Sunday, July 9, 2017

The Advancement of Mateo Matic: July 20, 2135

Click here for the previous installment...
Click here for the 2017 table of contents.

Sometime in the interim year, Darko and Marcy had grown closer, and formed a solid romantic relationship. To everyone else, this seemed perfectly normal, and though Mateo and Leona knew they had been gone for that year, it still seemed far too fast for them. These crazy kids needed to slow down, or burn out. But no, this was totally acceptable, wonderful even. Back in the old days, when Mateo was just starting out, missing important life milestones was one of the first problems that arose. Since then, following the advent of immortality, this became less of a problem. People developed and changed more slowly these days. A several month journey from Earth to a moon of Saturn no longer ended with dying on that moon. It was very easy to go there, spend a lifetime worth of years there, and come back to do something else, or go somewhere new. Soon, people will be going to planets outside the solar system. It will take the first ships decades to get to even the nearest star, but it will be worth it, because that’s nothing compared to the amount of time they have ahead of them. Even after reaching the fastest speeds known to be possible, these trips will take years, but that won’t be a big deal. One day, it won’t be unheard of to take a fifty-year vacation. This is all coming from Leona’s lessons.
As was tradition, the remaining members of their island group were having breakfast together. “Did you know that Arcadia would be moving you here when you first came?” Leona asked of Marcy.
Darko didn’t look pleased. Marcy was content. “I was hoping I would be able to stay,” she answered.
“Why is that?” Mateo asked.
“Last year,” Marcy began, “you carried out the art expiation so that one of Aldona’s family could eventually come back from nonexistence.”
“Right.”
“You didn’t ask what that person’s name was.”
“It was you?”
“Yes,” Marcy replied. “I am Aldona and Gino’s daughter.” She paused to comfort Darko, who was conflicted by the whole thing. Likely grateful for her presence now, but bothered by what Arcadia had done to her. “I was returned early as a gift in good faith. Now you know that it can be done, and that she is not a monster.”
“She is,” Darko argued.
“Honey,” Marcy said to him. “Maybe you should meditate?”
“Yep.” He stood up and walked straight into the jungle. He was changing a lot.
Marcy continued, “I am here to stay until you complete your expiations, but I do not come without conditions. One, Arcadia reserves the right to remove me from time, or simply the island, at any moment. Two, I am not allowed to help with these expiations. Three, if you fail in any one of my family’s expiations, I will be immediately taken out of time again; this time for good.”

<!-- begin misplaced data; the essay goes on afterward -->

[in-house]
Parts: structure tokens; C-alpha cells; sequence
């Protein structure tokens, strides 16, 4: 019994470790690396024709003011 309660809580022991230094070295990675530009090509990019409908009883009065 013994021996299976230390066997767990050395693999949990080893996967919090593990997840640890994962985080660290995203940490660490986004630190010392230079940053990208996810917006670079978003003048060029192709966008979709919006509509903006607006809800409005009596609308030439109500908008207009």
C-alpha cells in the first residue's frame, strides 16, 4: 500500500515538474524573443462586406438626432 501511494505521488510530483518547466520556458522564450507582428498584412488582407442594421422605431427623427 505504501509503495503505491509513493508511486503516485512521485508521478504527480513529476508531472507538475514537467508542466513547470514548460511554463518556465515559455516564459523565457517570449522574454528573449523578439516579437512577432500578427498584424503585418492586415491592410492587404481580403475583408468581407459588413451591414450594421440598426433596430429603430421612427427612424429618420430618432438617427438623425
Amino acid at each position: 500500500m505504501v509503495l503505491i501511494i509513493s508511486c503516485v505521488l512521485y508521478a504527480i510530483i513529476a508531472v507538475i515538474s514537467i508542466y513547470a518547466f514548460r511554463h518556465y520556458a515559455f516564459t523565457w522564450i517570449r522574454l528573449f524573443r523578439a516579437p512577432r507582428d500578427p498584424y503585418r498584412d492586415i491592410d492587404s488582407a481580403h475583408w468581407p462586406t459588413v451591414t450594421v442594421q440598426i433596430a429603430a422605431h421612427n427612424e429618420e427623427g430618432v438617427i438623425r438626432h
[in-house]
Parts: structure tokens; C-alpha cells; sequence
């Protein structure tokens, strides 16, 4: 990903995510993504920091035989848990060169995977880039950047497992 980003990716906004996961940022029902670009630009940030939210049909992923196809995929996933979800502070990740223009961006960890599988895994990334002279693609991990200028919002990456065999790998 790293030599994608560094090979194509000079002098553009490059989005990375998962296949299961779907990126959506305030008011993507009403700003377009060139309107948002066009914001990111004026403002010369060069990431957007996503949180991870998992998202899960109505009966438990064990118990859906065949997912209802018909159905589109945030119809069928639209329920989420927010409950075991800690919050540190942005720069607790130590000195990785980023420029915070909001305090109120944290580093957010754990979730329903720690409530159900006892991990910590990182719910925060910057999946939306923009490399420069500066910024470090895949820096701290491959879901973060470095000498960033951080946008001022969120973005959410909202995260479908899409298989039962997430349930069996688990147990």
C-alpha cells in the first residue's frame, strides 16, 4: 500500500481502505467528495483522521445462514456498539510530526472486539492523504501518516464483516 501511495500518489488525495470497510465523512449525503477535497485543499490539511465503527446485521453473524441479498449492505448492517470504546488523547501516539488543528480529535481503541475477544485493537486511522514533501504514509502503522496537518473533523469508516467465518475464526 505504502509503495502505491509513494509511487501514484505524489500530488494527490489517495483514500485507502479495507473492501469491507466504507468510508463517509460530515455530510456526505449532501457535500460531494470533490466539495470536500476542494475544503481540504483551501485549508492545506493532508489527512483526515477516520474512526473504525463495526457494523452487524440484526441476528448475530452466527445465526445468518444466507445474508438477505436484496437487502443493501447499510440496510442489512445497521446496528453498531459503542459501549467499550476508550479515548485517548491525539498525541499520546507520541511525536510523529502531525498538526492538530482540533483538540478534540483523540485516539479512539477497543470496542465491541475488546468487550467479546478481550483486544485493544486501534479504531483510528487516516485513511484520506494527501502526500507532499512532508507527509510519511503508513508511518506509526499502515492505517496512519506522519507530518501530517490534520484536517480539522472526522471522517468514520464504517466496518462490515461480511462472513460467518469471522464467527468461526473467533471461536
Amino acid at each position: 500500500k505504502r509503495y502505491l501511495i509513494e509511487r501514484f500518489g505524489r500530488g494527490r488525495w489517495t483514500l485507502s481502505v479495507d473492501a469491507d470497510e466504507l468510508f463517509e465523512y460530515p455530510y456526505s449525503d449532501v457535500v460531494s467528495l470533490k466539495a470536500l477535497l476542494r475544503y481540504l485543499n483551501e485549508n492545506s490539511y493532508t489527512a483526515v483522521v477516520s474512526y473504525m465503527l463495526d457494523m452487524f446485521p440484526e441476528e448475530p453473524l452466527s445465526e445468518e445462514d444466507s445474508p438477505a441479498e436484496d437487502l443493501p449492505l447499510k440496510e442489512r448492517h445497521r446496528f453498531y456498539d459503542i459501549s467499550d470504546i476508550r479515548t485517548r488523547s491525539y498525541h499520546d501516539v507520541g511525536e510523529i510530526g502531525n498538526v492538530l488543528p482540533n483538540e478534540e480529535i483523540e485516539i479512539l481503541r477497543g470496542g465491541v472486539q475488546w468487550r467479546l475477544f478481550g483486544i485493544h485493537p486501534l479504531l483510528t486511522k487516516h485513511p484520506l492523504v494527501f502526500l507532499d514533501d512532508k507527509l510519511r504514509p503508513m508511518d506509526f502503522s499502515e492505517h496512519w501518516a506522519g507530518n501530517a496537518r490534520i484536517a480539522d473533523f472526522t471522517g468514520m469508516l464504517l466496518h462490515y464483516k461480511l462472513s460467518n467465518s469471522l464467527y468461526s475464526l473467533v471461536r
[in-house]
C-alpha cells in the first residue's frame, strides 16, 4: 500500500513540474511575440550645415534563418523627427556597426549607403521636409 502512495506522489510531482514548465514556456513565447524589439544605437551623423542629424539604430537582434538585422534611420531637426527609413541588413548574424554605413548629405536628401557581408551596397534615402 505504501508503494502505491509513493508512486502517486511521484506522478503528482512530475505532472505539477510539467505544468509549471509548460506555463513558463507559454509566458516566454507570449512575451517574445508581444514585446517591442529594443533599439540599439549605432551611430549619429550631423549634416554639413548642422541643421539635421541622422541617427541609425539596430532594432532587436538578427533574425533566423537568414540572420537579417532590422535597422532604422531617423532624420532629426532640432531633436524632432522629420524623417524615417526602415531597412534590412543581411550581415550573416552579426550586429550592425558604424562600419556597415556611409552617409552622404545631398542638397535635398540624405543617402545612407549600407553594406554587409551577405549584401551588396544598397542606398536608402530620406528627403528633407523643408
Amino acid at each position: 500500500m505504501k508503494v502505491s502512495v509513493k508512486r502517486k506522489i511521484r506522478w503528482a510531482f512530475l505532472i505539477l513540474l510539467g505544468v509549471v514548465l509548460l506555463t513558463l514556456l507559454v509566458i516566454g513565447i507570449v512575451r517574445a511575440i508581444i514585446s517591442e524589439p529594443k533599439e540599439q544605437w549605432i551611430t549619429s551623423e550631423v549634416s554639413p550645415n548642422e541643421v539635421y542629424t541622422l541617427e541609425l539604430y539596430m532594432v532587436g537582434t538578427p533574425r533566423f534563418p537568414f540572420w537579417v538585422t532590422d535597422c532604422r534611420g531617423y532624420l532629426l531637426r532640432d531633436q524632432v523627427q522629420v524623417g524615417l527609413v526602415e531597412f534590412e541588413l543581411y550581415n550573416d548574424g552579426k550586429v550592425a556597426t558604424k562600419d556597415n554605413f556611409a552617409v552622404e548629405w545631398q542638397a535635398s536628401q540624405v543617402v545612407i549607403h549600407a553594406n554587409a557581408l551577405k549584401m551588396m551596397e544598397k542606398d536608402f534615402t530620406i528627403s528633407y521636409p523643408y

“We won’t fail you,” Mateo said. “We will complete these expiations. All of them.”
She smiled. “I appreciate that.”
“Do you know what we will be doing today?” Leona asked.
“You’ll more than likely be working to save my brother, Loris.”
“What was he like?” Mateo asked. He then corrected himself, “is like?”
“A chef!” she said excitedly. “He can cook anything, and it’s always the best thing you’ve ever had.”
Mateo looked down at his food, then to Leona’s, and then just up into space. “I think I know what the expiation is gonna be.”
In the blink of an eye, the scenery completely transformed. They were still on Tribulation Island, at about the same part of the beach as before, but everything else was different. The stage consisted of four tables, three of which were facing the fourth, which was more off to the side. Aura and Lincoln were standing at one of the chef’s tables, Mario and Leona were at another, and Horace and Darko were at the third. Mateo and Marcy were sitting at a smaller table, along with—with...is that? It couldn’t be.
Arcadia was wearing a flamboyant dress, standing between the chef’s tables, and the audience, which were seated on a platform of floating bleachers in the water. Mateo wasn’t sure who these people were, or what they thought they were doing there. She was also addressing a series of stacked cardboard boxes that roughly approximated the shape of a video camera, which was being ‘operated’ by Paige. “Ladies and germs, welcome to the first daily Tribulation Tryouts! As always, I am your host, Arcadia ‘Sweet Stinger’ Preston. It’ll catch on...” She kept holding the microphone, but pretended to be telling a secret by holding her hand to one side of her mouth, “I hope.”
The audience broke out in laughter according to their reaction cues.
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“Please give a round of applause to each of our judges. Ever angry, ever absent, Mateo Matiiiiic! Starving artist, Marcy Calligaris! And our celebrity guest judge...Jaaaaaaames Van Der Beeeeeeek!”
“Thank you, thank you, thank you,” James-frickin-Van Der Beek said, smiling with his eyes closed. “It’s an honor to be here, really. Humbled, so humbled. Just don’t make it too spicy, I can’t handle that.”
The audience laughed.
“Seriously,” James Van Der Beek urged, still sporting a smile. “It does not sit well with me.”
The audience laughed even harder.
Now James Van Der Beek stopped smiling. “No, really.”
“Oooookay,” Arcadia went on with her spiel. “Introducing our contestants! She’s a once-mother with a dark past who can’t even remember her own son from an alternate reality; he’s an uptight lawyer who remembers everything, from every reality! It’s Aura and Lincoln! At our second table, we have a father who also can’t remember two of his children, and is so uninvolved with his other son that it’s easy to forget they’re even related; and a little girl who once somehow gave herself kidney disease so that she could trick her unrequited love interest into making her a time traveler! It’s...Mario and Leona! And finally, we have some villain named Horace, and also a time traveler who happens to be named Darko! How original, hashtag-amirite?”